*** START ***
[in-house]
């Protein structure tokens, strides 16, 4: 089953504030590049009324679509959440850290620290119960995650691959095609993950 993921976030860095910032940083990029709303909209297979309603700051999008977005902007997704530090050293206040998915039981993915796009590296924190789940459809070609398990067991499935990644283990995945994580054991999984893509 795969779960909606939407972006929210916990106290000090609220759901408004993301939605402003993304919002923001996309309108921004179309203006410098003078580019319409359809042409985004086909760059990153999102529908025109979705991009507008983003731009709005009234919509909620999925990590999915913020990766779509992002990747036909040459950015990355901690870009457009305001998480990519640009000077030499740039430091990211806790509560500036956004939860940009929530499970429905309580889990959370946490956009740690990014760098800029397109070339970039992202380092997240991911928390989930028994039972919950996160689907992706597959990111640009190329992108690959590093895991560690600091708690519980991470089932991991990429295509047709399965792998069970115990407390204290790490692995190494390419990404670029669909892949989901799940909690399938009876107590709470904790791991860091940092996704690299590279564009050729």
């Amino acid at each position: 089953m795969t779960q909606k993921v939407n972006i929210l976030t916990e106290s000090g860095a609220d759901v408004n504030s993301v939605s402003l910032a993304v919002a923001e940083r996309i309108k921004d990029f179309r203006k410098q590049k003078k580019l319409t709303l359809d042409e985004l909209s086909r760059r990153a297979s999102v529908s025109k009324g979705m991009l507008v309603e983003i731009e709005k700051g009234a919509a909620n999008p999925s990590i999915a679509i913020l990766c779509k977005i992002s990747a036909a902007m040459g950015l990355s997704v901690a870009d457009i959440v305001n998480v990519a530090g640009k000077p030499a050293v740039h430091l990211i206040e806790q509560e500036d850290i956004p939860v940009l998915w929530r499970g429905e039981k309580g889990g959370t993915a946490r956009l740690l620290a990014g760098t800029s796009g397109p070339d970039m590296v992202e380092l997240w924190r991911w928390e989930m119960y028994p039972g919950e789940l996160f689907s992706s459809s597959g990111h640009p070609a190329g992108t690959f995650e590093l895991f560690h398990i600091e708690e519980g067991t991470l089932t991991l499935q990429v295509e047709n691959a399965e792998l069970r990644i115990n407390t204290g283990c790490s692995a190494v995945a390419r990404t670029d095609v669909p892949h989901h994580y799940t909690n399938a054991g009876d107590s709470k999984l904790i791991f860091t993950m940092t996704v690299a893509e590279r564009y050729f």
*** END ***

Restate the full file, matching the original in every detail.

[in-house]
């Protein structure tokens, strides 16, 4: 089953504030590049009324679509959440850290620290119960995650691959095609993950 993921976030860095910032940083990029709303909209297979309603700051999008977005902007997704530090050293206040998915039981993915796009590296924190789940459809070609398990067991499935990644283990995945994580054991999984893509 795969779960909606939407972006929210916990106290000090609220759901408004993301939605402003993304919002923001996309309108921004179309203006410098003078580019319409359809042409985004086909760059990153999102529908025109979705991009507008983003731009709005009234919509909620999925990590999915913020990766779509992002990747036909040459950015990355901690870009457009305001998480990519640009000077030499740039430091990211806790509560500036956004939860940009929530499970429905309580889990959370946490956009740690990014760098800029397109070339970039992202380092997240991911928390989930028994039972919950996160689907992706597959990111640009190329992108690959590093895991560690600091708690519980991470089932991991990429295509047709399965792998069970115990407390204290790490692995190494390419990404670029669909892949989901799940909690399938009876107590709470904790791991860091940092996704690299590279564009050729």
């Amino acid at each position: 089953m795969t779960q909606k993921v939407n972006i929210l976030t916990e106290s000090g860095a609220d759901v408004n504030s993301v939605s402003l910032a993304v919002a923001e940083r996309i309108k921004d990029f179309r203006k410098q590049k003078k580019l319409t709303l359809d042409e985004l909209s086909r760059r990153a297979s999102v529908s025109k009324g979705m991009l507008v309603e983003i731009e709005k700051g009234a919509a909620n999008p999925s990590i999915a679509i913020l990766c779509k977005i992002s990747a036909a902007m040459g950015l990355s997704v901690a870009d457009i959440v305001n998480v990519a530090g640009k000077p030499a050293v740039h430091l990211i206040e806790q509560e500036d850290i956004p939860v940009l998915w929530r499970g429905e039981k309580g889990g959370t993915a946490r956009l740690l620290a990014g760098t800029s796009g397109p070339d970039m590296v992202e380092l997240w924190r991911w928390e989930m119960y028994p039972g919950e789940l996160f689907s992706s459809s597959g990111h640009p070609a190329g992108t690959f995650e590093l895991f560690h398990i600091e708690e519980g067991t991470l089932t991991l499935q990429v295509e047709n691959a399965e792998l069970r990644i115990n407390t204290g283990c790490s692995a190494v995945a390419r990404t670029d095609v669909p892949h989901h994580y799940t909690n399938a054991g009876d107590s709470k999984l904790i791991f860091t993950m940092t996704v690299a893509e590279r564009y050729f």